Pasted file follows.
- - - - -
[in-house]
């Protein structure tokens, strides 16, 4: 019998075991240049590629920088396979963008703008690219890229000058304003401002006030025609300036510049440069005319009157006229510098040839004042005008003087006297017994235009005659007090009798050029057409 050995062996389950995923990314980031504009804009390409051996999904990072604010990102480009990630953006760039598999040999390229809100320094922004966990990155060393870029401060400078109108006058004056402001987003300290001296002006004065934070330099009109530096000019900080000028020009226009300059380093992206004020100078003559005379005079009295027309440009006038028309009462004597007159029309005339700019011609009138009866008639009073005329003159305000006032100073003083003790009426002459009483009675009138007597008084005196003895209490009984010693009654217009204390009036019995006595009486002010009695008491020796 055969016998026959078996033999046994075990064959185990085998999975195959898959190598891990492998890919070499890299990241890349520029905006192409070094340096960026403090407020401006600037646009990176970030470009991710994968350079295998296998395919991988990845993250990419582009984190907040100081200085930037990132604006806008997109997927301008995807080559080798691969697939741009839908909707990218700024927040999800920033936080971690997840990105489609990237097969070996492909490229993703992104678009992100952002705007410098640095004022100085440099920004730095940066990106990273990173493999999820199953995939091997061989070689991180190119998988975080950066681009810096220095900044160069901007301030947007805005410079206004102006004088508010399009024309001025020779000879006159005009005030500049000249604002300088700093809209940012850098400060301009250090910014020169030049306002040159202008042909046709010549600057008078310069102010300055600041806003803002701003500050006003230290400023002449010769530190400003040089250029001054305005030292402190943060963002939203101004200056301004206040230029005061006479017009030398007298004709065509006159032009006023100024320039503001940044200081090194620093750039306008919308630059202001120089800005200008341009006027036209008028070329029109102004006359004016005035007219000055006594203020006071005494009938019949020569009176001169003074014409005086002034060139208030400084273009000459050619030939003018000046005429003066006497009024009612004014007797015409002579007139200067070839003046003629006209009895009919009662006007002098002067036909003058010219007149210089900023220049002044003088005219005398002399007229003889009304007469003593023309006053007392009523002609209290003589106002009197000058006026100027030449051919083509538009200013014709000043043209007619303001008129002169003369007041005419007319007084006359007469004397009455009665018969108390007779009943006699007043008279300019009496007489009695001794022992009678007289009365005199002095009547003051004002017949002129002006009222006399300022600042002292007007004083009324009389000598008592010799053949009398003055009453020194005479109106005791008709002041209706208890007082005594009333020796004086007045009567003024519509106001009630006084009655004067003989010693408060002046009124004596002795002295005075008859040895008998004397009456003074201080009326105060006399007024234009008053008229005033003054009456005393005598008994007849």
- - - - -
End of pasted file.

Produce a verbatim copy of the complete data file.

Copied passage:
[in-house]
């Protein structure tokens, strides 16, 4: 019998075991240049590629920088396979963008703008690219890229000058304003401002006030025609300036510049440069005319009157006229510098040839004042005008003087006297017994235009005659007090009798050029057409 050995062996389950995923990314980031504009804009390409051996999904990072604010990102480009990630953006760039598999040999390229809100320094922004966990990155060393870029401060400078109108006058004056402001987003300290001296002006004065934070330099009109530096000019900080000028020009226009300059380093992206004020100078003559005379005079009295027309440009006038028309009462004597007159029309005339700019011609009138009866008639009073005329003159305000006032100073003083003790009426002459009483009675009138007597008084005196003895209490009984010693009654217009204390009036019995006595009486002010009695008491020796 055969016998026959078996033999046994075990064959185990085998999975195959898959190598891990492998890919070499890299990241890349520029905006192409070094340096960026403090407020401006600037646009990176970030470009991710994968350079295998296998395919991988990845993250990419582009984190907040100081200085930037990132604006806008997109997927301008995807080559080798691969697939741009839908909707990218700024927040999800920033936080971690997840990105489609990237097969070996492909490229993703992104678009992100952002705007410098640095004022100085440099920004730095940066990106990273990173493999999820199953995939091997061989070689991180190119998988975080950066681009810096220095900044160069901007301030947007805005410079206004102006004088508010399009024309001025020779000879006159005009005030500049000249604002300088700093809209940012850098400060301009250090910014020169030049306002040159202008042909046709010549600057008078310069102010300055600041806003803002701003500050006003230290400023002449010769530190400003040089250029001054305005030292402190943060963002939203101004200056301004206040230029005061006479017009030398007298004709065509006159032009006023100024320039503001940044200081090194620093750039306008919308630059202001120089800005200008341009006027036209008028070329029109102004006359004016005035007219000055006594203020006071005494009938019949020569009176001169003074014409005086002034060139208030400084273009000459050619030939003018000046005429003066006497009024009612004014007797015409002579007139200067070839003046003629006209009895009919009662006007002098002067036909003058010219007149210089900023220049002044003088005219005398002399007229003889009304007469003593023309006053007392009523002609209290003589106002009197000058006026100027030449051919083509538009200013014709000043043209007619303001008129002169003369007041005419007319007084006359007469004397009455009665018969108390007779009943006699007043008279300019009496007489009695001794022992009678007289009365005199002095009547003051004002017949002129002006009222006399300022600042002292007007004083009324009389000598008592010799053949009398003055009453020194005479109106005791008709002041209706208890007082005594009333020796004086007045009567003024519509106001009630006084009655004067003989010693408060002046009124004596002795002295005075008859040895008998004397009456003074201080009326105060006399007024234009008053008229005033003054009456005393005598008994007849």